When people think of food and eating, they think of health and nourishment, not contamination and sickness.
That’s why it’s important for you as a cook, food preparer or anyone else to handle food in as safe a way as possible. In the world of prep, this means using sanitary and clean items and tools in the kitchen – especially your cutting board.
Today, we’ll look more into how to be as safe as possible when using a cutting board and preparing a meal.
Plastic or Wood?
For hundreds of years, the de facto material for cutting boards was wood simply because there were few other options. Glass and marble were impractically expensive to use for such a quotidian item, and processed plastics were not yet on the scene.
When plastic boards did make their entry, however, many thought that they would be the new standard for cutting board safety. After all, wood as a material was naturally porous and introduced the risk of bacteria taking residence in grooves, knife marks and other blemishes that appear on a cutting board over time.
This was the conception, however, until a seminal study came out of UC Davis in the late 1980s. An analysis done by Dean Cliver showed that plastic cutting boards may not necessarily be safer than wooden boards. Plastic boards were easier to clean (especially since you can put it in the dishwasher), but the grooves and knife cuts in plastic boards were more conducive to bacteria growth than in wooden boards. In the meantime, the capillary action in wood – especially fine-grained hardwoods like maple, walnut – pull down and trap the bacteria, where it dies as the board dries out post-cleaning.
Still, plastic cutting boards are a great option for chopping and preparing foods where there isn’t a lot of risk. Vegetables and herbs, for example, are perfectly suited for plastic boards, while meats, for example, are best reserved for a wooden carving board.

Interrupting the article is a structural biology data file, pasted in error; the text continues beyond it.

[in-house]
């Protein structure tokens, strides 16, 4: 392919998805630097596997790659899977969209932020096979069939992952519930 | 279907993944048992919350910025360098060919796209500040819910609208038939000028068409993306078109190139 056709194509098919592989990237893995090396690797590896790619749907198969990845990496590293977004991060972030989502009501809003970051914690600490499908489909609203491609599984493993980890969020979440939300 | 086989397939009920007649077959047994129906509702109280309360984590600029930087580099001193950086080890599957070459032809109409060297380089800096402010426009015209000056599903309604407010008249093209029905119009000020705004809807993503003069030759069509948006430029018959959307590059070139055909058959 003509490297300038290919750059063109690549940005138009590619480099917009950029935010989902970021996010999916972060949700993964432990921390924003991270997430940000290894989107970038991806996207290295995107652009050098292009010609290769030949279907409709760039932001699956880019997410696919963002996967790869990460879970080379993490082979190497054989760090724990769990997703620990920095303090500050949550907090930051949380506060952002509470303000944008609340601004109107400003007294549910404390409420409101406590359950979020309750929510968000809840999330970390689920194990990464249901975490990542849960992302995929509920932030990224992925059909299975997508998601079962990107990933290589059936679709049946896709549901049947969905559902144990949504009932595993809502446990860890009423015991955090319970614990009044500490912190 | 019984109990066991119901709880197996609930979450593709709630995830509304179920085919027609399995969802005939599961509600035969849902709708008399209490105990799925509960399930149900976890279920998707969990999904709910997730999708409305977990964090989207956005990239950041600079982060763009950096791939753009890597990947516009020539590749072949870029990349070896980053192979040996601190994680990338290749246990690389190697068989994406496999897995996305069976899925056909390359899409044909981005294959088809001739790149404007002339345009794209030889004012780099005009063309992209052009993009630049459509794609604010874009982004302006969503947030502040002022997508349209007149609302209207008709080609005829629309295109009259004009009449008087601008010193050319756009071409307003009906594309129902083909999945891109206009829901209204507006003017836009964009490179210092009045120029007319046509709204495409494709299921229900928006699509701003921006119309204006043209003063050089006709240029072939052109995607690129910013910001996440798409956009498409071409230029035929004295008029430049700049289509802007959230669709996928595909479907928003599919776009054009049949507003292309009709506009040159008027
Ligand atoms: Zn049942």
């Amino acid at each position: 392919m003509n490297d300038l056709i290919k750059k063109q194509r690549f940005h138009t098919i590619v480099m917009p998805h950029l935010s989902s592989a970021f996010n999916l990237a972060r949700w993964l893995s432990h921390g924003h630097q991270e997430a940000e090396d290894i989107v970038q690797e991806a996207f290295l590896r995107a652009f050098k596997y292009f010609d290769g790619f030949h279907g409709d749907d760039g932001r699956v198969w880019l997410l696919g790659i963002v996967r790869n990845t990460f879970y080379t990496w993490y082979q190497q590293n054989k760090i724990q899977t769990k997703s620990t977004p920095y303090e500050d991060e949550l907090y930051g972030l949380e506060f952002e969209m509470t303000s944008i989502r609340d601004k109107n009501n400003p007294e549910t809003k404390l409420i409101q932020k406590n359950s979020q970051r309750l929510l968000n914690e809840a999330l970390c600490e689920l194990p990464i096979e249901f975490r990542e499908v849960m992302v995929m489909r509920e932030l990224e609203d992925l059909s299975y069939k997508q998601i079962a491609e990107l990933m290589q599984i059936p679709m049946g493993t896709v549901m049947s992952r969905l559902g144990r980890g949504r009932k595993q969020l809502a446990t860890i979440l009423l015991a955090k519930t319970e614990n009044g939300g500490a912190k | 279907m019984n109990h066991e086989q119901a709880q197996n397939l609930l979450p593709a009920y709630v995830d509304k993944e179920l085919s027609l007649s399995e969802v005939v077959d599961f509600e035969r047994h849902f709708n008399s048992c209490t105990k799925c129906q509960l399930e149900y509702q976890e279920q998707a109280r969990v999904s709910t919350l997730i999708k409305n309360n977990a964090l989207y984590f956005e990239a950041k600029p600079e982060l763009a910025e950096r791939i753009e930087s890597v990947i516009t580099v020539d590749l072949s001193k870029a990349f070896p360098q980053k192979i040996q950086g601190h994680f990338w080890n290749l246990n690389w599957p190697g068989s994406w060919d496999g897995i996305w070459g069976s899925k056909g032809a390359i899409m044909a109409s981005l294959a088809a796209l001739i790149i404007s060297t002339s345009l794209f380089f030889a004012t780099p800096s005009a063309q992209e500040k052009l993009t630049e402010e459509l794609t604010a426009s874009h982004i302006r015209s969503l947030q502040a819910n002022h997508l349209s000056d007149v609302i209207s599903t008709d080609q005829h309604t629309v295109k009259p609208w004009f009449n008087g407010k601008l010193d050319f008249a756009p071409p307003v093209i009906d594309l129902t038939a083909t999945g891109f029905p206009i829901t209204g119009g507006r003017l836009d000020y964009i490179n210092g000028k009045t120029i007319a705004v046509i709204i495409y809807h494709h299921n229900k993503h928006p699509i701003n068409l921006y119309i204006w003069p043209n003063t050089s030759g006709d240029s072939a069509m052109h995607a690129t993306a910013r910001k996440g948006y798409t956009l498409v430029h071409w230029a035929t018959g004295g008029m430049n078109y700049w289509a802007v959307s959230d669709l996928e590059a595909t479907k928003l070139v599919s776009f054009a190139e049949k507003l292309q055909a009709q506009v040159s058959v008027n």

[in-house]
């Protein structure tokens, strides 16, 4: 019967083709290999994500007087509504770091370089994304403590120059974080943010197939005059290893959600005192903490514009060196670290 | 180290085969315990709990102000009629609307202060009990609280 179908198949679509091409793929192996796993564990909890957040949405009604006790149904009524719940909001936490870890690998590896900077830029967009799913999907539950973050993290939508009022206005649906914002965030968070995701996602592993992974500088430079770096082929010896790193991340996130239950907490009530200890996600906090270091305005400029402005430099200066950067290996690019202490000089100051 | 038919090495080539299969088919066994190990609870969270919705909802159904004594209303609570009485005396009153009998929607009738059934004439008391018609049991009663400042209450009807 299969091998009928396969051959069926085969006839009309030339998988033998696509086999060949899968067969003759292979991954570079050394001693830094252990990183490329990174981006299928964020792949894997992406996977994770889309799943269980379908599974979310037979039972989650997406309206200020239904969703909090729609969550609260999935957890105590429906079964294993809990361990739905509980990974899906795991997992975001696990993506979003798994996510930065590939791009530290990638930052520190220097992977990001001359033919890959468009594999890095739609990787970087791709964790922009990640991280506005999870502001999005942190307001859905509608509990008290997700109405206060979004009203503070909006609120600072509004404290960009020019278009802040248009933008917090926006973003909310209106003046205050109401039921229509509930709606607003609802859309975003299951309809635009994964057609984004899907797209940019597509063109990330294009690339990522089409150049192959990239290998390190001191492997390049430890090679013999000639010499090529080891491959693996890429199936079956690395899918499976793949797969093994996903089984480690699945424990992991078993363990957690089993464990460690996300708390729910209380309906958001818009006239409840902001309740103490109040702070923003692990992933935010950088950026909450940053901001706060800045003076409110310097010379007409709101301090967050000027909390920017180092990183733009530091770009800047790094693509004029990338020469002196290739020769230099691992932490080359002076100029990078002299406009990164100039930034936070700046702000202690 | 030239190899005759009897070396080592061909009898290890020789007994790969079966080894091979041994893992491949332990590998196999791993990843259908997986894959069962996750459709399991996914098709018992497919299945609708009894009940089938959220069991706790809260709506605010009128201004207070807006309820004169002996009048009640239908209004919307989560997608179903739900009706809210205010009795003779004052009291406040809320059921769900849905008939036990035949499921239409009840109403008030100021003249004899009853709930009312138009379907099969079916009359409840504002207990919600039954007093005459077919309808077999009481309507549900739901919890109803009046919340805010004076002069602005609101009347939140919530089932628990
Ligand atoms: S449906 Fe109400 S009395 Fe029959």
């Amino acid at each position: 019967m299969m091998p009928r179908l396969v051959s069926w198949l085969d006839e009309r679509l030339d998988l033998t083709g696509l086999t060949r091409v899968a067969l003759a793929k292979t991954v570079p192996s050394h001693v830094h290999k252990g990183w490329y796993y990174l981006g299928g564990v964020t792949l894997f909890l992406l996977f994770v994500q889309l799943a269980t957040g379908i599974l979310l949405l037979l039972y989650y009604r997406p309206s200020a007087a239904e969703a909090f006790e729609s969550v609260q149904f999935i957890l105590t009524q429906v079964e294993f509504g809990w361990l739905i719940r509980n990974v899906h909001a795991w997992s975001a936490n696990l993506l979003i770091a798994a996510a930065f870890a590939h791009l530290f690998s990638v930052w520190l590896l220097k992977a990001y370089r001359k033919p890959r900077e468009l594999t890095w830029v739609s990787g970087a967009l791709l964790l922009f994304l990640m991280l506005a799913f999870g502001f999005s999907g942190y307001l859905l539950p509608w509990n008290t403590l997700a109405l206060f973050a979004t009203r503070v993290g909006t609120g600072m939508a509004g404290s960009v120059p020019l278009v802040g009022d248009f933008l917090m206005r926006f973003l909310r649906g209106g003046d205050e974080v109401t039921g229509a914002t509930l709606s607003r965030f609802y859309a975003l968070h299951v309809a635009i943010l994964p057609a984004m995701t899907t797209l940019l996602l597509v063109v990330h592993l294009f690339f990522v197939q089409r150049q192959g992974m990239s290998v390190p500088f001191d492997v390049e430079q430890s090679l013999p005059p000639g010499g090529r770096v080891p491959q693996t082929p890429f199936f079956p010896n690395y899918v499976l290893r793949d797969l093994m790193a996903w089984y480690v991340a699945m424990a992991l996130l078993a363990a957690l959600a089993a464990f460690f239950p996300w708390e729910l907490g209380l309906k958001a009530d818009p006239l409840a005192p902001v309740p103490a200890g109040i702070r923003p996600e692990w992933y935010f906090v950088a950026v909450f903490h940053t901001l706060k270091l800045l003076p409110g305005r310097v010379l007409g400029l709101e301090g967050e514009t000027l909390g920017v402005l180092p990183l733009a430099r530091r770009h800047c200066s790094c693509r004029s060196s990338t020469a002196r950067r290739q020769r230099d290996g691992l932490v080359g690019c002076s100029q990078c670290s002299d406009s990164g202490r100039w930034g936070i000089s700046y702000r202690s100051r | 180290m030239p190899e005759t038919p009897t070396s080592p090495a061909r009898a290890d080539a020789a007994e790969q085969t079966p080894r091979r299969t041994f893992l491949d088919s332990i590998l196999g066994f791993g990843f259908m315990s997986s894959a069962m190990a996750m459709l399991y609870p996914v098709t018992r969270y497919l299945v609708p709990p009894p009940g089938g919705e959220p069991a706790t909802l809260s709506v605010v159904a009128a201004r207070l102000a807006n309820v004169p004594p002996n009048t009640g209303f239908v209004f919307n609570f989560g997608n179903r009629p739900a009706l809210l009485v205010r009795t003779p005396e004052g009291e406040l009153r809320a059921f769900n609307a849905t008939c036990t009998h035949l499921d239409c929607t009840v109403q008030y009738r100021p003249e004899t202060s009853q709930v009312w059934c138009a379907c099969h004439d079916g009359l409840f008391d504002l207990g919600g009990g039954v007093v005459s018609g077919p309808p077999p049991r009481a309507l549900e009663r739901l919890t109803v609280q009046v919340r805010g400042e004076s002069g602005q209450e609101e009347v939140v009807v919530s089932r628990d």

Avoiding Cross Contamination
The idea of using different types of boards for different ingredients brings up another interesting and small idea for improving overall food safety: avoiding cross contamination.
When dealing with multiple ingredient types – bread, fruits, raw meats, produce – its best either to use separate cutting boards altogether or to clean the same board between each use. This way, you’re able to ensure that the bacteria from one type of food doesn’t cross contaminate other food. This is particularly true when you’ve got raw foods (meats especially) in close proximity to cooked and ready-to-eat food.
One of the biggest opportunities for bacteria to develop and flourish on a cutting board is the time in between use and cleaning. Especially on older cutting boards with plenty of grooves and knife marks, giving bacteria the time to spread across the board and into these pockets make them difficult to remove later on.
Generally, if you can spare the extra few minutes, it’s safest if you can rinse and clean your cutting board with warm, soapy water immediately after use. Plastic boards can be put in the dishwasher, but you need to be mindful that the dishwasher should be ready to run soon thereafter. Otherwise, the warm environment created inside the chamber can help bacteria that have already “established” themselves spread and flourish.
Replace Old Boards
Alas, all good things must eventually come to an end. Even if your cutting board has been a faithful companion through many a meal, at some point it’s in your best interest to replace it with a new one.
You’ll know it’s time when your board smells funny and, even after a deep cleaning, the smell and stains from deep knife marks don’t seem to go away. Once you notice that, you need to be mindful of the risk that comes with having bacteria in close contact with your food.
Food contamination is no joke, and the risks are most prevalent in your cutting board and other tools you’d use for food prep daily. Thankfully, the measure needed to stay safe, so it’s easy to steer clear of food illnesses without too much disruption to your daily routine.
Stay safe, and bon appetit!